I'm a radical queer, black, enabled/non-disabled settler with a lot of (straight/white/cis/male) passing privilege. I'm an anti-violence activist, theorist, and student. I'm a comic book reading, video game playing, tabletop rpg loving dork. Sometimes I have things to say.
Ask me about supporting queer and trans* people in prison.
giving trans women roles to cis men
- robs trans women actors (who can’t get cis women roles) and gives those roles to cis men who already have an enormous amount of roles and opportunities
- reinforces the false idea that trans woman are somehow equivalent or analagous to cis men in costume
like really thats all there is to it. theres nothing you can say that justifies this practice
But literally, in science classes, we have to learn the names of white men who were totally wrong.
"This is the name of a white man. He came up with this theory. This theory was totally wrong. You will be tested on his name and his totally wrong theory."
Are white men so important that the fact that they had any thoughts at all is important enough to learn and be tested on?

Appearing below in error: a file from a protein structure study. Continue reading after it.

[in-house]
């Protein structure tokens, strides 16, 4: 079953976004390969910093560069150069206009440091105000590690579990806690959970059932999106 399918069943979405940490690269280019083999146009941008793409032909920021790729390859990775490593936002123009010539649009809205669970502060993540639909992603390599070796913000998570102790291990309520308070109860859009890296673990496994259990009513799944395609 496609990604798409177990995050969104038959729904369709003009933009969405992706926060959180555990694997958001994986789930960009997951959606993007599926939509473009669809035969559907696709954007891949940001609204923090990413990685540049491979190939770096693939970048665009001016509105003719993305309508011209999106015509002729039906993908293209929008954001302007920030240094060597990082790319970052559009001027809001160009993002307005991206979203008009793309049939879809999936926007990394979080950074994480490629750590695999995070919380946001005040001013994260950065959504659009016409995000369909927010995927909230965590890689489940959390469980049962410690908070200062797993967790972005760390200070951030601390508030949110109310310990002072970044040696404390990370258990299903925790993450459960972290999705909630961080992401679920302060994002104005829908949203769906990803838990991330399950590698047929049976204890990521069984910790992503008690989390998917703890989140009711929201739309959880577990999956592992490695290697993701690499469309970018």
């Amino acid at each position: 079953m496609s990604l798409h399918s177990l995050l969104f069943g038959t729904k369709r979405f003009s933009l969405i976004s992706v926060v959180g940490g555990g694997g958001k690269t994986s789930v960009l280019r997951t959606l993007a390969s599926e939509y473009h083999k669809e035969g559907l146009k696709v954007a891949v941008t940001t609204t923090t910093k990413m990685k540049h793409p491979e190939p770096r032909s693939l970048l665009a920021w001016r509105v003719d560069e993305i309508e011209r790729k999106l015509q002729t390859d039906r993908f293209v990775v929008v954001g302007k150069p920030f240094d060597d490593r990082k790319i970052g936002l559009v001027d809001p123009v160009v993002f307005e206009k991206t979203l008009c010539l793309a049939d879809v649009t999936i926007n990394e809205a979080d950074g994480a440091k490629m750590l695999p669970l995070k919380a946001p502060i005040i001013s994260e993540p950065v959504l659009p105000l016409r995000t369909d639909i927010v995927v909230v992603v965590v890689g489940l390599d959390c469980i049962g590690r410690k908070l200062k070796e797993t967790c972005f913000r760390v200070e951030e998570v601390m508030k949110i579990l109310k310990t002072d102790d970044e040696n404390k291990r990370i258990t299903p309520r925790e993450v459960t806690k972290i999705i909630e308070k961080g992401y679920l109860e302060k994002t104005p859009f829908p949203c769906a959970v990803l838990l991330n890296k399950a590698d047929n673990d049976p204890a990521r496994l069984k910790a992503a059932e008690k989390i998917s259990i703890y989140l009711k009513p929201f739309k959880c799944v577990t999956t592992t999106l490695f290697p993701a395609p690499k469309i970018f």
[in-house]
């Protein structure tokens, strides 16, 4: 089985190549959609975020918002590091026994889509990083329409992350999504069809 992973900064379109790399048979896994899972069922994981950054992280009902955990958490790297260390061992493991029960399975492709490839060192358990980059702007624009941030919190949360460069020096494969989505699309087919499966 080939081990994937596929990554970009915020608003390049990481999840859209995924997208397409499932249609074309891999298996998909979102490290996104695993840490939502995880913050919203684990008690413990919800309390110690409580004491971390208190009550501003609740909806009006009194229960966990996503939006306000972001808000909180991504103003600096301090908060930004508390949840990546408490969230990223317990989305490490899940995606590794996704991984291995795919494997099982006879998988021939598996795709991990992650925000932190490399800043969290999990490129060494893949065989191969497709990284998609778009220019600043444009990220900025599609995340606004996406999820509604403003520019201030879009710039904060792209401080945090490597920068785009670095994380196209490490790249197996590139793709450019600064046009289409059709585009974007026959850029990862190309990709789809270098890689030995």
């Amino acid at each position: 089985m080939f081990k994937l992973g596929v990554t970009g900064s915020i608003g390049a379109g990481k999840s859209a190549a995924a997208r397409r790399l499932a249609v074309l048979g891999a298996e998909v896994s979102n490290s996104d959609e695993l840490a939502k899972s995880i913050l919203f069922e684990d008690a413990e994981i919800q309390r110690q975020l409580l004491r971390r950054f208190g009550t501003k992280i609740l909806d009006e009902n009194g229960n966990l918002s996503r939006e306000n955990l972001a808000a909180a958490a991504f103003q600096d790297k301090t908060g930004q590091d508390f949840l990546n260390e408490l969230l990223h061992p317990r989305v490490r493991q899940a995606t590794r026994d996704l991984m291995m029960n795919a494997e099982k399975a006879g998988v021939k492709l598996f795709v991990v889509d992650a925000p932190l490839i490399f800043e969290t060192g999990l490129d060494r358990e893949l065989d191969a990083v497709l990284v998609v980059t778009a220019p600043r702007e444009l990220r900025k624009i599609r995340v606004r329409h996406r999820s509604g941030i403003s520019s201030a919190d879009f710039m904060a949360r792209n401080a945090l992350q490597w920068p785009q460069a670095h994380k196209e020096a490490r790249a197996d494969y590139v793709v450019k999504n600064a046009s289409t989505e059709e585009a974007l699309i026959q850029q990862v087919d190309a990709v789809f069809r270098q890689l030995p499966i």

do men have resting bitch faces as well or do they not have negative characteristics ascribed to them for putting on a neutral rather than a deliriously happy facial expression
tbh the only reason anybody is “straight-passing” is because of the common and harmful conception that heterosexuality is the default and that queerness must have extreme and visible markers to be valid
"I think about how in queer communities, especially queer people of color communities, you know how much shit your lovers/partners have been through. How they are often survivors, if not of physical or sexual violence, then definitely of the violence of oppression. How can we hold them accountable and still get them the support they need for the fucked up shit they have been through and still keep ourselves safe? How do we share community? How do survivors get past the shock that “one of us” is recreating the violence? The guilt of not wanting to add to our lover’s oppression or make their situation worse? The fear that the community we found or created will hate us, shun us, expel us for shaking up the foundation of trust we thought we shared?"
—jai dulani “the revolution starts at home: pushing through the fear”
so i’m pretty sure this zine is just going to have me sobbing the entire time.